and the pentagon is going to have to scramble to figure out what to do given the budget this year in the middle of the fiscal year. we are five months into it. we have to come back, cut the loops, have longer conversations about how to get a more sensible plan into place. >> host: what is going to happen tomorrow in your district? pc and immediate effect? >> guest: it is really more played out over a series of months. furlough notices that have gone out to a number of employees, but over the next couple of months, i think nobody is really exactly sure what is going to happen. we will begin to see the impacts on possibly fewer employees, tsa, the department of defense, they have to deal it back, they are all across the board. >> host: in regards to a series of editorials this year, a couple of days ago, un- scary sequester was a the headline. yesterday was the sequester revelation. they say even with the sequester, we will spend more money than even we spent last year. >> wow, that is not actually true. we will be spending more money in the federal government. but it is a different type of thing
return home, and i admit that when we first asked him to lead the pentagon, his answer was simple -- no. but i kept asking him. i am persistent. that is how michelle married me. i just kept at it, and it is a testament to his patriotism, to his sense of duty, that leon agreed to serve on this one last tour. perhaps it was the memory of his parents and opening their homes up to gi's added to the pacific, perhaps leon served himself, a young lieutenant in the army. perhaps it was the experience of watching his youngest son deployed to afghanistan. what we do know is this -- as our nation's's 23rd secretary of defense and every action beyond panetta has taken, every decision he has made has been with one goal in mind -- taking care of our sons and our daughters in uniform and keeping america safe. just think of the progress under his watch. because we ended the war in iraq, winding down the war in afghanistan, our troops are coming home, and next year our war in afghanistan will come to an end. we have put the core of al qaeda on the path to defeat. we have been relentless against its affi
coming out of the pentagon. one i was looking up now because i wanted to remember the numbers, and that was that the pentagon is beefing up cybersecurity forces, taking it from 900 to 4000 and putting a few billion dollars into it. the other one that is being beefed up in these times of budgetary constraints are the special forces. tom, would you talk about that generally? if you would talk about that in a broad nature and then we will come over to the nonexistent challenge that faces in asia. >> i will try to be brief. these are certainly needed and are believed to exploit, you know, this is pretty critical. but it is not qualitatively different from other forms of intelligence gathering or attempts by propaganda or by the military were a strategic situation. the special operations forces, to some degree in, is understandable. but as fred alluded to, we must direct action to magically appear and sustain themselves. if you have seen "zero dark thirty", it's a great picture of how the intelligence went and then the heroine appears at this brown looking base in afghanistan and a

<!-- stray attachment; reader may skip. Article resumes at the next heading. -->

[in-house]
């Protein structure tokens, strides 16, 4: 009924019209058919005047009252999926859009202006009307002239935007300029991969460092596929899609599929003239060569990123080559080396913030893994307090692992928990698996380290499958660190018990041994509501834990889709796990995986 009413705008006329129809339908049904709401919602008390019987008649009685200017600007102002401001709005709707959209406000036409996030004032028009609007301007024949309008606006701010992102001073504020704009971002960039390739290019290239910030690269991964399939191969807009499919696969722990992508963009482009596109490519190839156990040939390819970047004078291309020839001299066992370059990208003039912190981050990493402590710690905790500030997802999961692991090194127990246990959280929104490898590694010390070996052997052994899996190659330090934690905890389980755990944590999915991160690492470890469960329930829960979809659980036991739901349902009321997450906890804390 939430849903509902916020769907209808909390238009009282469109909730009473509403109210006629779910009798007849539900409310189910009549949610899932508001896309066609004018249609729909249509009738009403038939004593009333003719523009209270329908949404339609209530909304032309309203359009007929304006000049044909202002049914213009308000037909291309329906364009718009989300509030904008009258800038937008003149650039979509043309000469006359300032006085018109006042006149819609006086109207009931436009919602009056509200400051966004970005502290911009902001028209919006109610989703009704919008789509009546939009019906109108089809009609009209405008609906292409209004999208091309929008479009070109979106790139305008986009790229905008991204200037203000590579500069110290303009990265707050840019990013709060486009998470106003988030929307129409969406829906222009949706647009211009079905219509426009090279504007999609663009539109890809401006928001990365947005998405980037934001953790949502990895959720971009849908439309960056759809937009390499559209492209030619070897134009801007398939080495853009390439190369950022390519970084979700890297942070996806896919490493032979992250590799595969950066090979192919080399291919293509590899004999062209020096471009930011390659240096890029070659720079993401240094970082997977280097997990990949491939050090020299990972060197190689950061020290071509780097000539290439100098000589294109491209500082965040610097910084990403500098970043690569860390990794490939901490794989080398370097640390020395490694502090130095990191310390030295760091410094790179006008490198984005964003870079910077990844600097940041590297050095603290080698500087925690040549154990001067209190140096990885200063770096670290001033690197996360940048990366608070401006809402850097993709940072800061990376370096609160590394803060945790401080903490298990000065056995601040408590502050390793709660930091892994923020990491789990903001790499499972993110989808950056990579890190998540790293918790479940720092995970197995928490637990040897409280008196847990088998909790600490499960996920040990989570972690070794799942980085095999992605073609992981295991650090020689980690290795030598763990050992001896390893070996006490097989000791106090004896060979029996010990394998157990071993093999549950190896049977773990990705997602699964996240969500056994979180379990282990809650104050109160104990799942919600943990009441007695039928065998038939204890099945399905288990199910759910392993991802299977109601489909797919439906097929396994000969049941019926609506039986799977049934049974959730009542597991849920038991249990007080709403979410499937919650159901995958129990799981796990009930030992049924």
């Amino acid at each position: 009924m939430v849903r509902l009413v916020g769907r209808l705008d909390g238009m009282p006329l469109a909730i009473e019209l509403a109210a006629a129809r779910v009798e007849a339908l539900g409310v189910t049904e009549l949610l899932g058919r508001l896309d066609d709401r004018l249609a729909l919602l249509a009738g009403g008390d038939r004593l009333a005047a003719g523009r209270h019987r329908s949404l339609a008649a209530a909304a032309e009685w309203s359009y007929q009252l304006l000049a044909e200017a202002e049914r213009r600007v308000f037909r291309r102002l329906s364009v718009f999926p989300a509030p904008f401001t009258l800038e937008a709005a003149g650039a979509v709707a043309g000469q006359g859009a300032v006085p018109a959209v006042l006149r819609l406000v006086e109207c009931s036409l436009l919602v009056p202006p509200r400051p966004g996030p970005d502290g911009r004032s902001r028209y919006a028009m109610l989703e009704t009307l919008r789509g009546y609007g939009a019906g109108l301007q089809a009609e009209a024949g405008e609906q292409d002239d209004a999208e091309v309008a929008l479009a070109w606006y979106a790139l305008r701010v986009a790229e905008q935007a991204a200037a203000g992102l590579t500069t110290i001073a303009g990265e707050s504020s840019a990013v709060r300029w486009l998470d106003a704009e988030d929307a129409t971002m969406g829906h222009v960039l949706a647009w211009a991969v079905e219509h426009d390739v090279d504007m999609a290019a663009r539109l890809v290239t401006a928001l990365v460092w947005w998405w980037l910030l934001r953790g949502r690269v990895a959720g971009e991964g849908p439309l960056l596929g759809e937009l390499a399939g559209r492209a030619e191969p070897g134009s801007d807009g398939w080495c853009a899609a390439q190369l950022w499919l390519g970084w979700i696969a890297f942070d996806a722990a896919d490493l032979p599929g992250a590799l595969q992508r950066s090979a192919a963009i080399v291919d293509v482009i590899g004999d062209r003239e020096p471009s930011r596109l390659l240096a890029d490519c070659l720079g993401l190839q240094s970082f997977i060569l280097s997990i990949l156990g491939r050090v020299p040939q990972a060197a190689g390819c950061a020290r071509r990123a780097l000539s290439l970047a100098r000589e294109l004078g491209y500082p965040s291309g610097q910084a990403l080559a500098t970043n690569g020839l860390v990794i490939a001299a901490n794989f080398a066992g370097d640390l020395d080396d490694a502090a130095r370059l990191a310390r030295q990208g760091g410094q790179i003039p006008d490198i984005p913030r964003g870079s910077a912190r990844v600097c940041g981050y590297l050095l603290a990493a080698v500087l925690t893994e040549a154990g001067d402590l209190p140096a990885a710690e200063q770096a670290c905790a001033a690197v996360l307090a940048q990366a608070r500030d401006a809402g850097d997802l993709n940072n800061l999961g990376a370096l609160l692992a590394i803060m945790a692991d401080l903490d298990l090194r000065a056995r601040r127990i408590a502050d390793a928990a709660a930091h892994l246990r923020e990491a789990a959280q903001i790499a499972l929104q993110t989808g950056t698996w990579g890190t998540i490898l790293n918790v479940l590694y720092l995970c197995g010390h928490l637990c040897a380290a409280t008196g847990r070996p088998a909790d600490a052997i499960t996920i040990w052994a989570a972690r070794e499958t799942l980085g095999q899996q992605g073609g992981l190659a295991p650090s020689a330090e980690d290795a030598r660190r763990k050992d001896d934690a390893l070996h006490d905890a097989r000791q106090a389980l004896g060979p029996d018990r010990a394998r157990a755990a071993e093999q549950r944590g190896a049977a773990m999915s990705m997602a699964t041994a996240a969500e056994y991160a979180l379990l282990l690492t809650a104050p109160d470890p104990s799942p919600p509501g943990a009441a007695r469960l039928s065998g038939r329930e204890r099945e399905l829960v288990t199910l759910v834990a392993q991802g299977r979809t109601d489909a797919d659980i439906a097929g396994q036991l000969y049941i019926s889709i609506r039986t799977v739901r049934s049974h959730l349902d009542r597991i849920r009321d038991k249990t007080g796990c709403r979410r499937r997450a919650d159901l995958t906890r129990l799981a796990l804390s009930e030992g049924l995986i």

, if it goes into effect it's going to stay into effect. it will result in loss of jobs. the pentagon, i think last week, said that they were going to lay off 46,000 temporary workers and furlough civilian workers for a day a week for 22 weeks. this is not without effect on real people. the people who want the sequester to go into effect for a while, republicans who say, we'll deal with it, they want to hear complaints from constituents. they want pressure to be put on lawmakers to get their act together. i don't flow if that will work. because it hasn't worked so far. that's the hope. >> so far. eventually perhaps washington will get back to doing it the way it's supposed to be done. the president calling for a temporary fix. thank you r joining us. gloria borger, back in washington. as i turn things over to suzanne malveaux in atlanta. i love the language the president use, modest reforms, that means cuts in social programs, he's willing to do that in exchange for modest tax reforms, he means increases. language always interesting. tell us what's coming ahead. >> appearing reasonable and he'
. as is widely recognized, sequestration over the next 10 years apply to the pentagon budget would only reduce it in inflation adjusted terms to what it was in 2007 a. the most powerful military in the world -- 2007, as the most powerful military in the world engaged in a war in iraq and the challenge in afghanistan. if members of congress pay attention to the facts, they will see a clear path to dramatically reduce pentagon spending without undermining america's position as being the most powerful nation on the planet. and nobody has done a better job of highlighting a path forward, an area of opportunity, than walter pinkus writhing on the pages of the "washington post" over the last couple years as he details the sweep of our nuclear weapons program and the spending trajectory. this morning's latest offering should be required reading for every member of congress and the ones who whine the loutest should be forced to read it -- loudest should be forced to read it twice. he details a vast array of nuclear weapons already deployed, ready to be deployed within 30 minutes, a relic of our conten